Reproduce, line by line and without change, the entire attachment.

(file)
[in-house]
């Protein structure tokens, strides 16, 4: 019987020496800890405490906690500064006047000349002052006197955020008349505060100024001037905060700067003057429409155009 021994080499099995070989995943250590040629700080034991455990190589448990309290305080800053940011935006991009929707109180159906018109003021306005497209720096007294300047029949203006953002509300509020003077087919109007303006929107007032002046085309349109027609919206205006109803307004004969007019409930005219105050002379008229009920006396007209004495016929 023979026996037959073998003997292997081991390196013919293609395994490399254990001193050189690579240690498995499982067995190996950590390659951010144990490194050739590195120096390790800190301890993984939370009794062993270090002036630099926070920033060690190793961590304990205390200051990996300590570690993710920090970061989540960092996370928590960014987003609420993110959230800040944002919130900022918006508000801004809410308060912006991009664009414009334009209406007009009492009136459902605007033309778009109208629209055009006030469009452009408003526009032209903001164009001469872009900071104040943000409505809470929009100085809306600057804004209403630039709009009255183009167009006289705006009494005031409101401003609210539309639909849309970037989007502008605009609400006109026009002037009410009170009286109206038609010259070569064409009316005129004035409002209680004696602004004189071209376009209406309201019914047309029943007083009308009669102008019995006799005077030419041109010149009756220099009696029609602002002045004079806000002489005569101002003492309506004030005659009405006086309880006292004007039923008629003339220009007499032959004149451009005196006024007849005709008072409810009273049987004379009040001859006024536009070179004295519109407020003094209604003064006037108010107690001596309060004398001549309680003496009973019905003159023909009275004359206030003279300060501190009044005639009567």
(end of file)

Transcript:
[in-house]
């Protein structure tokens, strides 16, 4: 019987020496800890405490906690500064006047000349002052006197955020008349505060100024001037905060700067003057429409155009 021994080499099995070989995943250590040629700080034991455990190589448990309290305080800053940011935006991009929707109180159906018109003021306005497209720096007294300047029949203006953002509300509020003077087919109007303006929107007032002046085309349109027609919206205006109803307004004969007019409930005219105050002379008229009920006396007209004495016929 023979026996037959073998003997292997081991390196013919293609395994490399254990001193050189690579240690498995499982067995190996950590390659951010144990490194050739590195120096390790800190301890993984939370009794062993270090002036630099926070920033060690190793961590304990205390200051990996300590570690993710920090970061989540960092996370928590960014987003609420993110959230800040944002919130900022918006508000801004809410308060912006991009664009414009334009209406007009009492009136459902605007033309778009109208629209055009006030469009452009408003526009032209903001164009001469872009900071104040943000409505809470929009100085809306600057804004209403630039709009009255183009167009006289705006009494005031409101401003609210539309639909849309970037989007502008605009609400006109026009002037009410009170009286109206038609010259070569064409009316005129004035409002209680004696602004004189071209376009209406309201019914047309029943007083009308009669102008019995006799005077030419041109010149009756220099009696029609602002002045004079806000002489005569101002003492309506004030005659009405006086309880006292004007039923008629003339220009007499032959004149451009005196006024007849005709008072409810009273049987004379009040001859006024536009070179004295519109407020003094209604003064006037108010107690001596309060004398001549309680003496009973019905003159023909009275004359206030003279300060501190009044005639009567």